Microendoscopic Lateral Decompression for Lumbar Foraminal Stenosis: A Biomechanical Study

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Abstract

Study Design:

A biomechanical study.

Objective:

How much of the facet joint and the pars interarticularis (PI) can be removed in microendoscopic lateral decompression (MELD) for lumbar foraminal stenosis (LFS)?

Summary of Background Data:

MELD is a surgical modality for patients with LFS. In severe degenerative cases, unilateral facet joint resection or unilateral removal of the lateral part of the PI are sometimes needed to decompress the nerve root adequately.

Methods:

Twelve human lumbar motion segments were tested according to the following loading protocol: axial compression, flexion, extension, lateral bending to the right and left, and axial rotation to the right and left. This loading protocol was applied to each motion segment after MELD in 2 experiments: (1) unilateral graded facetectomy was performed in stages of 25%, 50%, 75%, and 100% using 3 segments of L3/L4 and 3 segments of L5/S1; (2) unilateral removal of the lateral part of the PI was performed in stages of 25%, 50%, 75%, and 100% using 3 segments of L3/L4 and 3 segments of L5/S1. The relative stiffness of each motion segments was determined each time.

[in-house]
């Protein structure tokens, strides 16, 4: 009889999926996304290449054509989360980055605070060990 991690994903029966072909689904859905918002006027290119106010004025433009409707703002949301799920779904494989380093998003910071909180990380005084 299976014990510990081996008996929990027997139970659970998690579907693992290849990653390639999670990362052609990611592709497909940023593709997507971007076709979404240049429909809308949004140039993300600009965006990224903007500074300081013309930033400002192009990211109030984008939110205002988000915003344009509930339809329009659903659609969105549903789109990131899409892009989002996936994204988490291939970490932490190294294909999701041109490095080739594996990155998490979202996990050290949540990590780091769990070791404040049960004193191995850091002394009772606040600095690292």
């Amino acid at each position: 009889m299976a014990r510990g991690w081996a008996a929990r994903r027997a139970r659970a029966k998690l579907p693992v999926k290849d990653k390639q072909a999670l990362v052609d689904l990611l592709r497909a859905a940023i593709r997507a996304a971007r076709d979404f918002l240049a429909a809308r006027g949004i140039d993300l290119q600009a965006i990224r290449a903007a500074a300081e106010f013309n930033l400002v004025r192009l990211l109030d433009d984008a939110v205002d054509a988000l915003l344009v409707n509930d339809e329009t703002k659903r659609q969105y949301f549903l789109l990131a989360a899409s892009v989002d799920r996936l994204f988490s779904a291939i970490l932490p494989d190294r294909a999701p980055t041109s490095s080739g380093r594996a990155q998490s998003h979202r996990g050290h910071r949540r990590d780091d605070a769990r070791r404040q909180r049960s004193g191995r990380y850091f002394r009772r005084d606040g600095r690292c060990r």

Results:

(1) Unilateral facet joint resection of >75% can lead to a significant reduction in stiffness in axial rotation at both L3/L4 and L5/S1. (2) Unilateral removal of 75% of the lateral part of the PI can lead to significant reduction in stiffness in right and left rotation at L3/L4 and in left rotation at L5/S1. (3) Unilateral removal of 100% of the lateral part of the PI can lead to a significant reduction in stiffness in right axial rotation at L5/S1.

Conclusions:

It would seem judicious to remove no >50% of the facet joint or the lateral part of the PI in order to prevent postoperative instability when using MELD for LFS.

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